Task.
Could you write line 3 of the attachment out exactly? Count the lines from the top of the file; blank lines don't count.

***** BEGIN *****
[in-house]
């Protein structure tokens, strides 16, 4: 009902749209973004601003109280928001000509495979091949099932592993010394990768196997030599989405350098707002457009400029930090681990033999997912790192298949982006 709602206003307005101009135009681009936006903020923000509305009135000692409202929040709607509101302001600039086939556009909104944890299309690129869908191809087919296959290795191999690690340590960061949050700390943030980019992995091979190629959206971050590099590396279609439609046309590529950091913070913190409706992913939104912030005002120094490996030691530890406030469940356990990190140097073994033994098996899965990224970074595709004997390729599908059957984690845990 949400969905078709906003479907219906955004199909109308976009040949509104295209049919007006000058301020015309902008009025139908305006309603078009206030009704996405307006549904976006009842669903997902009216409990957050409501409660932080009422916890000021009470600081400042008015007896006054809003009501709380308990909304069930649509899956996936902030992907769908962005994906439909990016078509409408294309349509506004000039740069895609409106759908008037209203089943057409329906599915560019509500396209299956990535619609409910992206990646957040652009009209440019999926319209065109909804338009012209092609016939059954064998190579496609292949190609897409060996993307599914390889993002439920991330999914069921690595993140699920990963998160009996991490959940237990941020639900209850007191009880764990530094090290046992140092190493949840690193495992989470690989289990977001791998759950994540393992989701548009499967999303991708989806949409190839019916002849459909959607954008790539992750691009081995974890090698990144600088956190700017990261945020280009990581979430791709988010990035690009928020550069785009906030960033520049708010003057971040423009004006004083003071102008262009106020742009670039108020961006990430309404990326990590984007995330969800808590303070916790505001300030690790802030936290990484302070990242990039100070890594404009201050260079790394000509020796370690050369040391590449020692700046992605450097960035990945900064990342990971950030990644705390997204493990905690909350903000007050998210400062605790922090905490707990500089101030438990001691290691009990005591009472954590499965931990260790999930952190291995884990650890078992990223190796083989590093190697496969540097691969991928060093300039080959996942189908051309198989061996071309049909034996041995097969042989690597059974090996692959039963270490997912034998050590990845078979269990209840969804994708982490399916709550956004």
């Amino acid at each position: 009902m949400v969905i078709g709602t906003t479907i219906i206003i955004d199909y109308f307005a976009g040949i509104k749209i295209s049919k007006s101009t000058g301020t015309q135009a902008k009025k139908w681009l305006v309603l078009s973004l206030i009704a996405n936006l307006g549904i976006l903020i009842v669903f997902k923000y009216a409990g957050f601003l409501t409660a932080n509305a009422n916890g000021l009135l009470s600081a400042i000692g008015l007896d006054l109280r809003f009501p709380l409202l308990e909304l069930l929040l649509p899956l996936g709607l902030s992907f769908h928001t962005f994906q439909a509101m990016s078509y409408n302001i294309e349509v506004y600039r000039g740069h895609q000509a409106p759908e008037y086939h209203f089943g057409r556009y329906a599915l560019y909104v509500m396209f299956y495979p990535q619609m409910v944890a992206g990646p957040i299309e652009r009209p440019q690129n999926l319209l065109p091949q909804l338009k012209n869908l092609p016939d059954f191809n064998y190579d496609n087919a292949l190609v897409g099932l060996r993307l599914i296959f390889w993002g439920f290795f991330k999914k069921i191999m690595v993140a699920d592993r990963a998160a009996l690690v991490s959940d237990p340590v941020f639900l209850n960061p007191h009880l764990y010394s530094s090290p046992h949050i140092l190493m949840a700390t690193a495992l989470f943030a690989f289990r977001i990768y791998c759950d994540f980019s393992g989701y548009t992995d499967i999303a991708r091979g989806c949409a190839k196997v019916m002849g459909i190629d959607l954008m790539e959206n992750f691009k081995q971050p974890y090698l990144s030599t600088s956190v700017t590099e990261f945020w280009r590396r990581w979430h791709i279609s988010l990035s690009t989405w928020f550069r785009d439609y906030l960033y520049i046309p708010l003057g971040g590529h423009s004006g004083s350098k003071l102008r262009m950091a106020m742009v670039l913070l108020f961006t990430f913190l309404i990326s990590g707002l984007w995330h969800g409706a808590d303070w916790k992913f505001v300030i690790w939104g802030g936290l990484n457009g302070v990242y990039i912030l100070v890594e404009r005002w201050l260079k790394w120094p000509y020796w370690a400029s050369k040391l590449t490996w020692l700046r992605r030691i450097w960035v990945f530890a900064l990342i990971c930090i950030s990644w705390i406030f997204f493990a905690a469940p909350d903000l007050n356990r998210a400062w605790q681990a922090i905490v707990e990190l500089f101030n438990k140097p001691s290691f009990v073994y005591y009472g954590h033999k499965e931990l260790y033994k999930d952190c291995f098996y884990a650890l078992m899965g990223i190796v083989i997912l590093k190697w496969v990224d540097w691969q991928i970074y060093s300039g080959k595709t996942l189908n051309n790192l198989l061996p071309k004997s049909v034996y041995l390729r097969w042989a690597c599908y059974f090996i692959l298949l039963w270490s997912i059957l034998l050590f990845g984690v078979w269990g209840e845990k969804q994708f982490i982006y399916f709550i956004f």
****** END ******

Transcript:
């Amino acid at each position: 009902m949400v969905i078709g709602t906003t479907i219906i206003i955004d199909y109308f307005a976009g040949i509104k749209i295209s049919k007006s101009t000058g301020t015309q135009a902008k009025k139908w681009l305006v309603l078009s973004l206030i009704a996405n936006l307006g549904i976006l903020i009842v669903f997902k923000y009216a409990g957050f601003l409501t409660a932080n509305a009422n916890g000021l009135l009470s600081a400042i000692g008015l007896d006054l109280r809003f009501p709380l409202l308990e909304l069930l929040l649509p899956l996936g709607l902030s992907f769908h928001t962005f994906q439909a509101m990016s078509y409408n302001i294309e349509v506004y600039r000039g740069h895609q000509a409106p759908e008037y086939h209203f089943g057409r556009y329906a599915l560019y909104v509500m396209f299956y495979p990535q619609m409910v944890a992206g990646p957040i299309e652009r009209p440019q690129n999926l319209l065109p091949q909804l338009k012209n869908l092609p016939d059954f191809n064998y190579d496609n087919a292949l190609v897409g099932l060996r993307l599914i296959f390889w993002g439920f290795f991330k999914k069921i191999m690595v993140a699920d592993r990963a998160a009996l690690v991490s959940d237990p340590v941020f639900l209850n960061p007191h009880l764990y010394s530094s090290p046992h949050i140092l190493m949840a700390t690193a495992l989470f943030a690989f289990r977001i990768y791998c759950d994540f980019s393992g989701y548009t992995d499967i999303a991708r091979g989806c949409a190839k196997v019916m002849g459909i190629d959607l954008m790539e959206n992750f691009k081995q971050p974890y090698l990144s030599t600088s956190v700017t590099e990261f945020w280009r590396r990581w979430h791709i279609s988010l990035s690009t989405w928020f550069r785009d439609y906030l960033y520049i046309p708010l003057g971040g590529h423009s004006g004083s350098k003071l102008r262009m950091a106020m742009v670039l913070l108020f961006t990430f913190l309404i990326s990590g707002l984007w995330h969800g409706a808590d303070w916790k992913f505001v300030i690790w939104g802030g936290l990484n457009g302070v990242y990039i912030l100070v890594e404009r005002w201050l260079k790394w120094p000509y020796w370690a400029s050369k040391l590449t490996w020692l700046r992605r030691i450097w960035v990945f530890a900064l990342i990971c930090i950030s990644w705390i406030f997204f493990a905690a469940p909350d903000l007050n356990r998210a400062w605790q681990a922090i905490v707990e990190l500089f101030n438990k140097p001691s290691f009990v073994y005591y009472g954590h033999k499965e931990l260790y033994k999930d952190c291995f098996y884990a650890l078992m899965g990223i190796v083989i997912l590093k190697w496969v990224d540097w691969q991928i970074y060093s300039g080959k595709t996942l189908n051309n790192l198989l061996p071309k004997s049909v034996y041995l390729r097969w042989a690597c599908y059974f090996i692959l298949l039963w270490s997912i059957l034998l050590f990845g984690v078979w269990g209840e845990k969804q994708f982490i982006y399916f709550i956004f």